Disintegration of a Turbulent Water Jetby Tsu-Fang Chen,
John R. Davis,
Serial Information: Journal of the Hydraulics Division, 1964, Vol. 90, Issue 1, Pg. 175-206
Document Type: Journal Paper
General equations for the continuous length and initial drop size of turbulent jets of water discharged from smooth pile exits and orifices were developed by dimensional analysis. Experimental results using photographic technique confirmed the validity of these equations and showed that the jet length is related directly to Weber number for fully developed turbulent flow. Comparison with laminar flow equations indicate that Weber's equation can be modified to describe the breakup distance of a turbulent jet, but that the use of eddy viscosity instead of molecular viscosity is incorrect. Mean equivalent initial drop size, expressed as a fraction of pipe exit or orifice diameter, increases with increasing Weber and Reynolds numbers. For the same Weber or Reynolds number, an increase in pipe exit diameter and an accompanying decrease in velocity results in a decrease in the ratio of mean equivalent initial drop size to pipe diameter. This suggests that turbulence intensity has an influence on the value of the ratio. Frequency, amplitude, and length of waves on the surface of the continuous jet were measured. Amplitude and wave length increase with distance from the pipe exit, whereas wave frequency decreases. Initial disturbance of the jet is predominantly due to fluid turbulence and surface tension forces.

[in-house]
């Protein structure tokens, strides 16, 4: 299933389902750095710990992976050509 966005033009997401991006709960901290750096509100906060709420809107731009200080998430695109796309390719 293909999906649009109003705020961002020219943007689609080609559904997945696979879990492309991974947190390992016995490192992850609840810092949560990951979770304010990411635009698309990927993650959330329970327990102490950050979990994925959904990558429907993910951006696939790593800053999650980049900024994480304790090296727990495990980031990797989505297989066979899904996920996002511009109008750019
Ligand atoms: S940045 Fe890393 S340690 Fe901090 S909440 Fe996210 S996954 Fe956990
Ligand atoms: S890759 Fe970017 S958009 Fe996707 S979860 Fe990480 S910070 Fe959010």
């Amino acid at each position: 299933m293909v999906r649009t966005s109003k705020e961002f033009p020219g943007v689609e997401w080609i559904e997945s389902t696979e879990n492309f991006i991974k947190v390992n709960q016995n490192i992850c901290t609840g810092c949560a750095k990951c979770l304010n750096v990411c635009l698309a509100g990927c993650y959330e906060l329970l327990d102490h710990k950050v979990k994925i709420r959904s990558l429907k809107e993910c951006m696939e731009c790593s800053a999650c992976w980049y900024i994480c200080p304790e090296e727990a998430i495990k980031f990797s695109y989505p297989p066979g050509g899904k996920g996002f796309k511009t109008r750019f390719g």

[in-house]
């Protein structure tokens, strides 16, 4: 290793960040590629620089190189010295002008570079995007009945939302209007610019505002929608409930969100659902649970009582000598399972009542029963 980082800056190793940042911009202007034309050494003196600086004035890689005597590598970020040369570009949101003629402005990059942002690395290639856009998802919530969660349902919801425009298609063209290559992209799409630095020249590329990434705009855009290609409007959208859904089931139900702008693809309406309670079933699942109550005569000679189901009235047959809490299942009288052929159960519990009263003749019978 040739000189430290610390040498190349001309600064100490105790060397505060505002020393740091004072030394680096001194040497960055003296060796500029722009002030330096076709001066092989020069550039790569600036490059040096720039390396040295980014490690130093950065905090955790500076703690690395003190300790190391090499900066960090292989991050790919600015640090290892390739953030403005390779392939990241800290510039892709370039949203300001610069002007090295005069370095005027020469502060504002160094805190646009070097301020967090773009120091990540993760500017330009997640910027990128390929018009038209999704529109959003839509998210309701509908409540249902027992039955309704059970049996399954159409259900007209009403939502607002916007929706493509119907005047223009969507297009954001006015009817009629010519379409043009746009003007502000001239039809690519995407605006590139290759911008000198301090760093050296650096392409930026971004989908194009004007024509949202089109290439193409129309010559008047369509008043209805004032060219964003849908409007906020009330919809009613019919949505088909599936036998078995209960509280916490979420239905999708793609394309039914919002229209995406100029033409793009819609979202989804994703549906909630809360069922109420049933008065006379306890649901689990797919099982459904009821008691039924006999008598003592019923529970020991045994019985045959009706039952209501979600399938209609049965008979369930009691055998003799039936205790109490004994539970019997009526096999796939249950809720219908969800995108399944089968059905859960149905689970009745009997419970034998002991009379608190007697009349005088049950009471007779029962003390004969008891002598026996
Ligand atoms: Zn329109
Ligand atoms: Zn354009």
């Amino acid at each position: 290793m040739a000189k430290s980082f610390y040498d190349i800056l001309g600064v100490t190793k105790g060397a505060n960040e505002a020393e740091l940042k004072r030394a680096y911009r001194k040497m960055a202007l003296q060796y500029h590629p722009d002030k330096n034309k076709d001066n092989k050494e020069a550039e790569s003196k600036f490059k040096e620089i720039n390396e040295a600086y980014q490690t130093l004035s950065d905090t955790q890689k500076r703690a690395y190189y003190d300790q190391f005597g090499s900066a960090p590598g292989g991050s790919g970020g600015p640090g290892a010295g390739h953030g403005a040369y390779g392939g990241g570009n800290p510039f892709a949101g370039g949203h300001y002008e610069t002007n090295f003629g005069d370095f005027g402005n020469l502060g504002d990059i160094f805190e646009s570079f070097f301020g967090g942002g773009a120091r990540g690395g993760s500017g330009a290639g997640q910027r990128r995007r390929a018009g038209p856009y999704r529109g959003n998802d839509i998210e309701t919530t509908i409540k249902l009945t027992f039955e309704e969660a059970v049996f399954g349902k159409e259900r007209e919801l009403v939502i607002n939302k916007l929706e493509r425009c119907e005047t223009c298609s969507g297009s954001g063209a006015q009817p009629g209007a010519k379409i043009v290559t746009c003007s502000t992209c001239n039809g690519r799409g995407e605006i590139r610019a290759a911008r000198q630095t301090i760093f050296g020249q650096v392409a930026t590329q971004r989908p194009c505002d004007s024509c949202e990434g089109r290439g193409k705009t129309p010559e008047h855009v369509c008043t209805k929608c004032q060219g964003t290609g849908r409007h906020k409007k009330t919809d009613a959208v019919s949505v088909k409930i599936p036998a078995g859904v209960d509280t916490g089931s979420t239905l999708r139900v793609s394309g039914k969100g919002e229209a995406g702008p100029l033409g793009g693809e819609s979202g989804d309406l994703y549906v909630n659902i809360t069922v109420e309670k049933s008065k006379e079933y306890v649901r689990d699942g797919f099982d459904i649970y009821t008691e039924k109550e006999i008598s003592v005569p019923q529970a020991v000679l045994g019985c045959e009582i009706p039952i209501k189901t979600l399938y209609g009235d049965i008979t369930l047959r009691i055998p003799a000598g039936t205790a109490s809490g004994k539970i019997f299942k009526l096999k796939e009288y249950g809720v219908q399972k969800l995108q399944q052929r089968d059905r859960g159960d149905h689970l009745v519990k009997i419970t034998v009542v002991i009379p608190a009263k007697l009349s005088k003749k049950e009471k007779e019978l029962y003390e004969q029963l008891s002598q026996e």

Subject Headings: Turbulent flow | Jets (fluid) | Water management | Pipelines | Surface waves | Surface Tension (water properties) | Reynolds number | Water discharge | Viscosity
Services: Buy this book/Buy this article
Return to search